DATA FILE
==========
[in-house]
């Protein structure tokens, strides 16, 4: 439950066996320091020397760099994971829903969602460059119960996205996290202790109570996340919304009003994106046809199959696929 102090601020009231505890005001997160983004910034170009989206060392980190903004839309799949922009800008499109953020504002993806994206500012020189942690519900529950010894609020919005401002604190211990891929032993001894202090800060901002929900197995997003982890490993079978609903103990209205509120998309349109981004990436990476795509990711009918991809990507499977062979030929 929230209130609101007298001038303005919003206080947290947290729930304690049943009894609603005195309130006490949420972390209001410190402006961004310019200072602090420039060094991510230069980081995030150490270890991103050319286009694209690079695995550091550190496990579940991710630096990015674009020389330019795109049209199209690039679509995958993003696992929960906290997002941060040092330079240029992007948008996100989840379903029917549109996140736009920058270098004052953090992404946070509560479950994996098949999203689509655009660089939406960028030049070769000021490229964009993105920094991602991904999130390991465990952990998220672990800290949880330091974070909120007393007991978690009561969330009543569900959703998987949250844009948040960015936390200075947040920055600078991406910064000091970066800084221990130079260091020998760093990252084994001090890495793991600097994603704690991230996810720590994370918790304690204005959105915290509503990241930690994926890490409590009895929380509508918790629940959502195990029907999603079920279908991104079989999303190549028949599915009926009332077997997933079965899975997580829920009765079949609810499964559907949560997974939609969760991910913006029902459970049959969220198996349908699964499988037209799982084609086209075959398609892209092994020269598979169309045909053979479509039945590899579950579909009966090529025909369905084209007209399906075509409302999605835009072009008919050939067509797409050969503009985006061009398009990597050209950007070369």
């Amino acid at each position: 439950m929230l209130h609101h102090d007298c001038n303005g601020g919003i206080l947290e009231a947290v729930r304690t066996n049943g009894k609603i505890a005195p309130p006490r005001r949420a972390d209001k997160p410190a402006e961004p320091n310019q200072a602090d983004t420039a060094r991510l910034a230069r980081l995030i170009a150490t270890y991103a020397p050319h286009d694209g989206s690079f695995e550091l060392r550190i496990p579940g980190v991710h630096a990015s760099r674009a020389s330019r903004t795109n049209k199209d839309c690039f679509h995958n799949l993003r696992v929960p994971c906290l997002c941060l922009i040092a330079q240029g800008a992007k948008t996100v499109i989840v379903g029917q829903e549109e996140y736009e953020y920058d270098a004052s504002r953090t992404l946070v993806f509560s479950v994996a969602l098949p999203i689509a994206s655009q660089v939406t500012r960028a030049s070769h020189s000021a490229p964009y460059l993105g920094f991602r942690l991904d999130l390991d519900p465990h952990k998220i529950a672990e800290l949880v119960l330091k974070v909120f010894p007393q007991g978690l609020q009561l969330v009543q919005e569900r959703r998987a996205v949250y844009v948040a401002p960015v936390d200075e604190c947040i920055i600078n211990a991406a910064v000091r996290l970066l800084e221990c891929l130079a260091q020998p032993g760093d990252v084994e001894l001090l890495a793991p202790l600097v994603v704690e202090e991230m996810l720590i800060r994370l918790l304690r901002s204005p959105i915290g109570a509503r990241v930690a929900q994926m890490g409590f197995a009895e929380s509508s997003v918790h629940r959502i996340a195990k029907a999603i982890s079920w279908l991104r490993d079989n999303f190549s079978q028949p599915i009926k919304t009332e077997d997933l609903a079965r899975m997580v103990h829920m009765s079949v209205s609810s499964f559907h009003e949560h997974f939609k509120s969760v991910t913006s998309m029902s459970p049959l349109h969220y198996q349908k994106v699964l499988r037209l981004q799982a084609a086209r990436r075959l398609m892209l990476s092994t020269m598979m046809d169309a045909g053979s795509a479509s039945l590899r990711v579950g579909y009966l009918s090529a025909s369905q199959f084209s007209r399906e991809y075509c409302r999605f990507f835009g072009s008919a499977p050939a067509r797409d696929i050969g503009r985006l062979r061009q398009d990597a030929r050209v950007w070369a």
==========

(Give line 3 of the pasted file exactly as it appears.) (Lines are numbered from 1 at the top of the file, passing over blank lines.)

């Amino acid at each position: 439950m929230l209130h609101h102090d007298c001038n303005g601020g919003i206080l947290e009231a947290v729930r304690t066996n049943g009894k609603i505890a005195p309130p006490r005001r949420a972390d209001k997160p410190a402006e961004p320091n310019q200072a602090d983004t420039a060094r991510l910034a230069r980081l995030i170009a150490t270890y991103a020397p050319h286009d694209g989206s690079f695995e550091l060392r550190i496990p579940g980190v991710h630096a990015s760099r674009a020389s330019r903004t795109n049209k199209d839309c690039f679509h995958n799949l993003r696992v929960p994971c906290l997002c941060l922009i040092a330079q240029g800008a992007k948008t996100v499109i989840v379903g029917q829903e549109e996140y736009e953020y920058d270098a004052s504002r953090t992404l946070v993806f509560s479950v994996a969602l098949p999203i689509a994206s655009q660089v939406t500012r960028a030049s070769h020189s000021a490229p964009y460059l993105g920094f991602r942690l991904d999130l390991d519900p465990h952990k998220i529950a672990e800290l949880v119960l330091k974070v909120f010894p007393q007991g978690l609020q009561l969330v009543q919005e569900r959703r998987a996205v949250y844009v948040a401002p960015v936390d200075e604190c947040i920055i600078n211990a991406a910064v000091r996290l970066l800084e221990c891929l130079a260091q020998p032993g760093d990252v084994e001894l001090l890495a793991p202790l600097v994603v704690e202090e991230m996810l720590i800060r994370l918790l304690r901002s204005p959105i915290g109570a509503r990241v930690a929900q994926m890490g409590f197995a009895e929380s509508s997003v918790h629940r959502i996340a195990k029907a999603i982890s079920w279908l991104r490993d079989n999303f190549s079978q028949p599915i009926k919304t009332e077997d997933l609903a079965r899975m997580v103990h829920m009765s079949v209205s609810s499964f559907h009003e949560h997974f939609k509120s969760v991910t913006s998309m029902s459970p049959l349109h969220y198996q349908k994106v699964l499988r037209l981004q799982a084609a086209r990436r075959l398609m892209l990476s092994t020269m598979m046809d169309a045909g053979s795509a479509s039945l590899r990711v579950g579909y009966l009918s090529a025909s369905q199959f084209s007209r399906e991809y075509c409302r999605f990507f835009g072009s008919a499977p050939a067509r797409d696929i050969g503009r985006l062979r061009q398009d990597a030929r050209v950007w070369a």